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Disk array controller

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Title: Disk array controller  
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Disk array controller

A disk array controller is a device which manages the physical disk drives and presents them to the computer as logical units. It almost always implements hardware RAID, thus it is sometimes referred to as RAID controller. It also often provides additional disk cache.

A disk array controller name is often improperly shortened to a disk controller. The two should not be confused as they provide very different functionality.

Contents

  • Front-end and back-end side 1
  • Enterprise controllers 2
  • Simple controllers 3
    • History 3.1
  • References 4

Front-end and back-end side

A disk array controller provides front-end interfaces and back-end interfaces.

  • Back-end interface communicates with controlled disks. Hence protocol is usually ATA (a.k.a. PATA; incorrectly called IDE), SATA, SCSI, FC or SAS.
  • Front-end interface communicates with a computer's host adapter (HBA, Host Bus Adapter) and uses:

A single controller may use different protocols for back-end and for front-end communication. Many enterprise controllers use FC on front-end and SATA on back-end.

Enterprise controllers

In a modern enterprise architecture disk array controllers (sometimes also called storage processors, or SPs[1]) are parts of physically independent enclosures, such as disk arrays placed in a storage area network (SAN) or network-attached storage (NAS) servers.

Those external disk arrays are usually purchased as an integrated subsystem of RAID controllers, disk drives, power supplies, and management software. It is up to controllers to provide advanced functionality (various vendors name these differently):

  • Automatic failover to another controller (transparent to computers transmitting data)
  • Long-running operations performed without downtime
    • Forming a new RAID set
    • Reconstructing degraded RAID set (after a disk failure)
    • Adding a disk to online RAID set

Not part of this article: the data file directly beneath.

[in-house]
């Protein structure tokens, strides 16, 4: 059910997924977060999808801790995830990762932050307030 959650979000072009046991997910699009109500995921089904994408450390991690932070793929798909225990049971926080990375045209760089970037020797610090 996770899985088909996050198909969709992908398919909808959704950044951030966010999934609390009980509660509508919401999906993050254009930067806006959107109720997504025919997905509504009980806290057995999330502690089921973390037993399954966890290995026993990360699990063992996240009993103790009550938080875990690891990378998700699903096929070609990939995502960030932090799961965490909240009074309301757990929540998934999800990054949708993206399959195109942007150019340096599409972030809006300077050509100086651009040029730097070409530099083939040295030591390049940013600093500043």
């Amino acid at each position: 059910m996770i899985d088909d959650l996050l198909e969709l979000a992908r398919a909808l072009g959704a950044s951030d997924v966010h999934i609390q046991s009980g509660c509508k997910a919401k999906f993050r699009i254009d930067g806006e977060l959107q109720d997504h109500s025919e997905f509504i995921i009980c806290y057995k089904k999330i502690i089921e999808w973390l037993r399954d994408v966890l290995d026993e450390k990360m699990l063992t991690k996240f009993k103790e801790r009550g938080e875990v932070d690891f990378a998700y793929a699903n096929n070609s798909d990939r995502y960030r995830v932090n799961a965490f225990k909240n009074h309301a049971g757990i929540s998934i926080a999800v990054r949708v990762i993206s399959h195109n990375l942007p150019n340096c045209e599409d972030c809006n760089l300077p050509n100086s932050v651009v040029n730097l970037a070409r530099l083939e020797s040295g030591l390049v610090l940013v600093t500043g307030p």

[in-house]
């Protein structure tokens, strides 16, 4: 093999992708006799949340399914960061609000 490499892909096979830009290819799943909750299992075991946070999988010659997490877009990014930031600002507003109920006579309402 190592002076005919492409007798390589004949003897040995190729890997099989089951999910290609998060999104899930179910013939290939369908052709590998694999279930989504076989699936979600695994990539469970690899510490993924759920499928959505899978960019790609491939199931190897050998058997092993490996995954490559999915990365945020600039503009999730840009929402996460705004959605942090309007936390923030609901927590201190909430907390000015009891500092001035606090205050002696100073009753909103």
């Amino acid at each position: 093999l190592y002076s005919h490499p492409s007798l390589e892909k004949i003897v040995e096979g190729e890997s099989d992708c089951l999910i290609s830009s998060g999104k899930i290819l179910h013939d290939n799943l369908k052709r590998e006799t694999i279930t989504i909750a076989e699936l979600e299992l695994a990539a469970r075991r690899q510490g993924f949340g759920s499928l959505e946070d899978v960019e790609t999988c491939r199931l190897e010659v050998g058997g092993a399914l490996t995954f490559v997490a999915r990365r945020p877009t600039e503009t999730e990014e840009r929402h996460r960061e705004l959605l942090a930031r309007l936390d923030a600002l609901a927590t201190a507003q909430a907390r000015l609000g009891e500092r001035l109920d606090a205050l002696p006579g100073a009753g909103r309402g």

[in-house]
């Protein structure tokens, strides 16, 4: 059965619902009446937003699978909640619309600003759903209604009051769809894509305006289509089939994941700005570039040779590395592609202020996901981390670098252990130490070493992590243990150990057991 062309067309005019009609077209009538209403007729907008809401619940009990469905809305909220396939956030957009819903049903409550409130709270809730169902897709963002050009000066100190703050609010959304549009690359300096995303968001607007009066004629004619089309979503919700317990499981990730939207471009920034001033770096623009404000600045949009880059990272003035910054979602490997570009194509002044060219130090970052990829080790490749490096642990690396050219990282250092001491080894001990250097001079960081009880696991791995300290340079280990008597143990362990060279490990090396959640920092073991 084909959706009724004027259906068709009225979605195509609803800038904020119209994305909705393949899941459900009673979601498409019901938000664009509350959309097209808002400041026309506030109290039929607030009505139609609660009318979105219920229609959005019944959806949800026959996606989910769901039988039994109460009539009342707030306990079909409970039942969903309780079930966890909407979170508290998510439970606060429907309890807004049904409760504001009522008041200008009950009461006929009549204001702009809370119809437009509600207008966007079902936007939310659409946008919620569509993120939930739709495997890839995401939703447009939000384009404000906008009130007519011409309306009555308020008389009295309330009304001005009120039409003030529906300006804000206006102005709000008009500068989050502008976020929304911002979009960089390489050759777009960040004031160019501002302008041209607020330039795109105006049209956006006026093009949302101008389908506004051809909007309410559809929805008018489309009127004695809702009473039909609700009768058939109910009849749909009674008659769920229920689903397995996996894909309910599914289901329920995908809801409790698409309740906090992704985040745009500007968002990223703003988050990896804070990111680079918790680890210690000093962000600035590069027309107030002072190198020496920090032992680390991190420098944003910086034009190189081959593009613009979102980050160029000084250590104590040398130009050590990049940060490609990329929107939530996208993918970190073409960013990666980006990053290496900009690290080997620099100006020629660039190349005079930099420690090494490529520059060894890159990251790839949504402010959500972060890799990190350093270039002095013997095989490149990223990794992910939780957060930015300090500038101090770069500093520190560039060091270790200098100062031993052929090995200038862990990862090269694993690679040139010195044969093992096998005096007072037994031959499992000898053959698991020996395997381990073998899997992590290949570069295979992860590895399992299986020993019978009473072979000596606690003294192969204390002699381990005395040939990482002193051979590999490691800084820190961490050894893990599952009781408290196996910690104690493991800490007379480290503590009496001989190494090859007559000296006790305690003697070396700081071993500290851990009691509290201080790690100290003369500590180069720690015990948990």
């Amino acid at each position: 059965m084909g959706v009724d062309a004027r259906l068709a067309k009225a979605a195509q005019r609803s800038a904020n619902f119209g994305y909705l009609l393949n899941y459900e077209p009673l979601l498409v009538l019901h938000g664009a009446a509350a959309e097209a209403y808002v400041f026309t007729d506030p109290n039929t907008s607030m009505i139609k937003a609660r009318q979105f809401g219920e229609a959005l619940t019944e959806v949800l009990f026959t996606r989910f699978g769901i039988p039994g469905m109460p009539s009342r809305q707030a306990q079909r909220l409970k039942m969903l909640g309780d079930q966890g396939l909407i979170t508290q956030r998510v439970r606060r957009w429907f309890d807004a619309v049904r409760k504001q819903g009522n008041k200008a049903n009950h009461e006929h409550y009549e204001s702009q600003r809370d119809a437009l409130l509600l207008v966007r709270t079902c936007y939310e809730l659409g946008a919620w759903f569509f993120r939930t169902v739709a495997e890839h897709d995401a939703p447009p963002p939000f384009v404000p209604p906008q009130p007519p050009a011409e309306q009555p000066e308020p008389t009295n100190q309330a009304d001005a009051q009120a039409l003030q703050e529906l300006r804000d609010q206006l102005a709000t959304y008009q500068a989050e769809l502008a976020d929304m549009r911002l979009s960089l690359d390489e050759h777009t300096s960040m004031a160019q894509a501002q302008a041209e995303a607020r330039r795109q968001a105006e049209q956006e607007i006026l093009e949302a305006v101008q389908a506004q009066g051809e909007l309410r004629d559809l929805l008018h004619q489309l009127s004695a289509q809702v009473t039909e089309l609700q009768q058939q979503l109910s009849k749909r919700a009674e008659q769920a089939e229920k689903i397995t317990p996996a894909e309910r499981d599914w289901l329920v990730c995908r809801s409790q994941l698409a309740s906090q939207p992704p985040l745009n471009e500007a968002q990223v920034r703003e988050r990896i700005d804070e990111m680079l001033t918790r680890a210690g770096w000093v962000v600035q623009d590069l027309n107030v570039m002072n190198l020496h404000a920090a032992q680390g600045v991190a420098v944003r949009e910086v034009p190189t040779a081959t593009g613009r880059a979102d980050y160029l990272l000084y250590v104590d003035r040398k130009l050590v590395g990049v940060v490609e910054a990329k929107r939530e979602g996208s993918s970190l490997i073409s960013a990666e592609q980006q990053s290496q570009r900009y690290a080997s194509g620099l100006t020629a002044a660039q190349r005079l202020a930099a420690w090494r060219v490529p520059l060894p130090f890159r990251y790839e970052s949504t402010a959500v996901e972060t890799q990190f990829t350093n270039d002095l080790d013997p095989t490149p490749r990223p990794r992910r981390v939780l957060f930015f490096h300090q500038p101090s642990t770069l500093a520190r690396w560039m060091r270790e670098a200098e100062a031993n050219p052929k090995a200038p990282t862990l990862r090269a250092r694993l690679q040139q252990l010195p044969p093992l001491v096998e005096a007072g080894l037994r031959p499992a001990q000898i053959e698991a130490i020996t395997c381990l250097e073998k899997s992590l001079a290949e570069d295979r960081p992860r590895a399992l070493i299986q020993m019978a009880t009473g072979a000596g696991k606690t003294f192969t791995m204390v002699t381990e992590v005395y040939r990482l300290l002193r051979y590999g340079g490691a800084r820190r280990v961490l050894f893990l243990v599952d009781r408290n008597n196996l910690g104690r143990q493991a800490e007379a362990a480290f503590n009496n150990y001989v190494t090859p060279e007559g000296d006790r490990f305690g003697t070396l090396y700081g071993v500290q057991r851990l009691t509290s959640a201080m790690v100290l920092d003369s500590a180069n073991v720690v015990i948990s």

• Removing a disk from a RAID set (rare functionality)
    • Partitioning a RAID set to separate volumes/LUNs
  • Snapshots
  • Business continuance volumes (BCV)
  • Replication with a remote controller....

Simple controllers

Promise Technology ATA RAID controller

A simple disk array controller may fit inside a computer, either as a PCI expansion card or just built onto a motherboard. Such a controller usually provides host bus adapter (HBA) functionality itself to save physical space. Hence it is sometimes called a RAID adapter.

As of February 2007 Intel started integrating their own Matrix RAID controller in their more upmarket motherboards, giving control over 4 devices and an additional 2 SATA connectors, and totalling 6 SATA connections (3Gbit/s each). For backward compatibility one IDE connector able to connect 2 ATA devices (100 Mbit/s) is also present.

History

While hardware RAID controllers were available for a long time, they always required expensive SCSI hard drives and aimed at the server and high-end computing market. SCSI technology advantages include allowing up to 15 devices on one bus, independent data transfers, hot-swapping, much higher MTBF.

Around 1997, with the introduction of ATAPI-4 (and thus the Ultra-DMA-Mode 0, which enabled fast data-transfers with less CPU utilization) the first ATA RAID controllers were introduced as PCI expansion cards. Those RAID systems made their way to the consumer market, where the users wanted the fault-tolerance of RAID without investing in expensive SCSI drives.

ATA drives make it possible to build RAID systems at lower cost than with SCSI, but most ATA RAID controllers lack a dedicated buffer or high-performance XOR hardware for parity calculation. As a result, ATA RAID performs relatively poorly compared to most SCSI RAID controllers. Additionally, data safety suffers if there is no battery backup to finish writes interrupted by a power outage.

References

  1. ^ http://vmtoday.com/2010/03/storage-basics-part-v-controllers-cache-and-coalescing/
  • Storage Basics: Choosing a RAID Controller, May 7, 2004, By Ben Freeman

This article is based on material taken from the Free On-line Dictionary of Computing prior to 1 November 2008 and incorporated under the "relicensing" terms of the GFDL, version 1.3 or later.

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